Johne’s Disease

What is it?

This disease is a chronic, progressive, wasting condition that affects ruminants and is caused by the organism Mycobacterium avium subspecies paratuberculosis (Map).

The infectious agent is shed in large numbers in faeces, can cross the placenta and can be found in colostrum and milk.
Animals are generally infected by ingesting the agent and young animals are considered to be the most susceptible to infection.


Clinical Signs

Farmers should look for diarrhoea, poor milk yield and weight loss in cattle three to five years-old with onset often following calving or other stressful event (sale, transportation etc). There is no fever and the animal maintains a good appetite until the terminal stages. Clinical signs may continue for several months with the cow/bull becoming emaciated, and then being culled for economic/welfare reasons.


Vaccination has been used as an aid in the control of Johnes in many countries and can be imported into the UK under license. Inoculation is given into the brisket area of calves less than one month old (preferably less than one week) producing considerable local reaction.  Vaccinated herds/flocks have much reduced clinical cases and losses but Johne’s disease will not be eradicated. Vaccination may be the most cost-effective option for commercial beef herds breeding their own replacements and experiencing considerable loses from Johne’s disease.

Prevalence in UK

A survey which started in 2006 estimated the prevalence of Map infected herds in the UK was 34.7%


It is estimated that there were 1,000 cases of Johne’s disease in the UK during 2000, increasing to 2,400 in 2004 affecting between 20 to 50 per cent of UK herds. In infected herds the annual culling/mortality rate may be 1 to 5%.  However, losses due to subclinical disease (weight loss, reduced milk yield; poor fertility) are also substantial.  The financial losses are estimated to be £2600 in a 100 cow dairy herd with clinical cases but this is likely to be a gross underestimate.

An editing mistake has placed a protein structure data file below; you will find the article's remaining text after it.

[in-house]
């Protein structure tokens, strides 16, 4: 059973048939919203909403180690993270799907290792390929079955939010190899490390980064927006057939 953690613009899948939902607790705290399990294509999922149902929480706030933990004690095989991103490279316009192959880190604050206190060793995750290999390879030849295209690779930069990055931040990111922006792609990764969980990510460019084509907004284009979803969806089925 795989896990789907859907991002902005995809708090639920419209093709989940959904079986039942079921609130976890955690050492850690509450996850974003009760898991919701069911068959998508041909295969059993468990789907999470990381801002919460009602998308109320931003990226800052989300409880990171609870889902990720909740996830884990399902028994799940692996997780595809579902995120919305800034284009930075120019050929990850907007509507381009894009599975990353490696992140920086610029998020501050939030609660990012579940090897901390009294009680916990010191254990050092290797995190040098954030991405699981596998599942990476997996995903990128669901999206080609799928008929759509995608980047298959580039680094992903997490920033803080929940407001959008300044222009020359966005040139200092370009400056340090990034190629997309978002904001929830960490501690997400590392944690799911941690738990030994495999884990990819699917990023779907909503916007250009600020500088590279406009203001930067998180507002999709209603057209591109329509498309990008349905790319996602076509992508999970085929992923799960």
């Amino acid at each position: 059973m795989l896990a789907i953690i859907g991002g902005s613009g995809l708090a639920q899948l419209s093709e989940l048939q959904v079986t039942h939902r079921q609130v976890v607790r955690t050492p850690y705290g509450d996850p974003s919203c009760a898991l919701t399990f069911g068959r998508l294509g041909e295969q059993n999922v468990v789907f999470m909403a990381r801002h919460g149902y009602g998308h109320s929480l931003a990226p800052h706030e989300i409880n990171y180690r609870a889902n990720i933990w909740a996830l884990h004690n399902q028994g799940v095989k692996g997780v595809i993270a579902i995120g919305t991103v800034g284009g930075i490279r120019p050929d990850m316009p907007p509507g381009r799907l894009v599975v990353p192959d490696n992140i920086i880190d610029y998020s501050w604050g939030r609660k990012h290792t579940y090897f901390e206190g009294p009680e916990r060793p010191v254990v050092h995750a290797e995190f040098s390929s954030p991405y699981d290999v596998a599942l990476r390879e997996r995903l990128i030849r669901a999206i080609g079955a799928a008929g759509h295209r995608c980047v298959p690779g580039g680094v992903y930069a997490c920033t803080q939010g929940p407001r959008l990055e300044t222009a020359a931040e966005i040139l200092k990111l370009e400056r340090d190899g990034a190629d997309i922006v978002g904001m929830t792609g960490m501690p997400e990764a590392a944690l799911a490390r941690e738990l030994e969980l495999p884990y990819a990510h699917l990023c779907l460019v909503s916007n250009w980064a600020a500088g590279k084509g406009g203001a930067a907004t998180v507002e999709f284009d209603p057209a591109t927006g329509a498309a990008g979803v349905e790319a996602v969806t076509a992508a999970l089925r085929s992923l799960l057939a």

Control is difficult because of the long incubation period, shedding of infection by animals before they show clinical signs, and diagnostic techniques with poor detection rates in the early stages of disease.

Eradication requires a substantial commitment by the farmer, veterinarian and local laboratory and is based upon the identification and removal of infected animals. Blood testing and/or faecal examination may be done every 6-12 months with slaughter of positive cases.  Two consecutive herd negatives may indicate eradication.

Practical control measures that can readily be adopted to limit losses in a diseased herd include:

  • Rapid culling of diseased animals.
  • Minimise faecal contamination of food, water and pasture e.g. by raising feed and water troughs, strip grazing, use of mains/piped water rather than surface/pond water, avoiding spreading yard manure on pasture, and maintaining good hygiene in buildings/yards and calving boxes in particular
  • Separate newborn calves from dams at birth and rear by bucket with artificial colostrum/milk (only possible for dairy calves).
  • Do not feed waste milk to calves
  • Do not raise calves from known infected dams as breeding replacements.
  • Re-stock only from accredited herds especially bulls.

Schemes to consider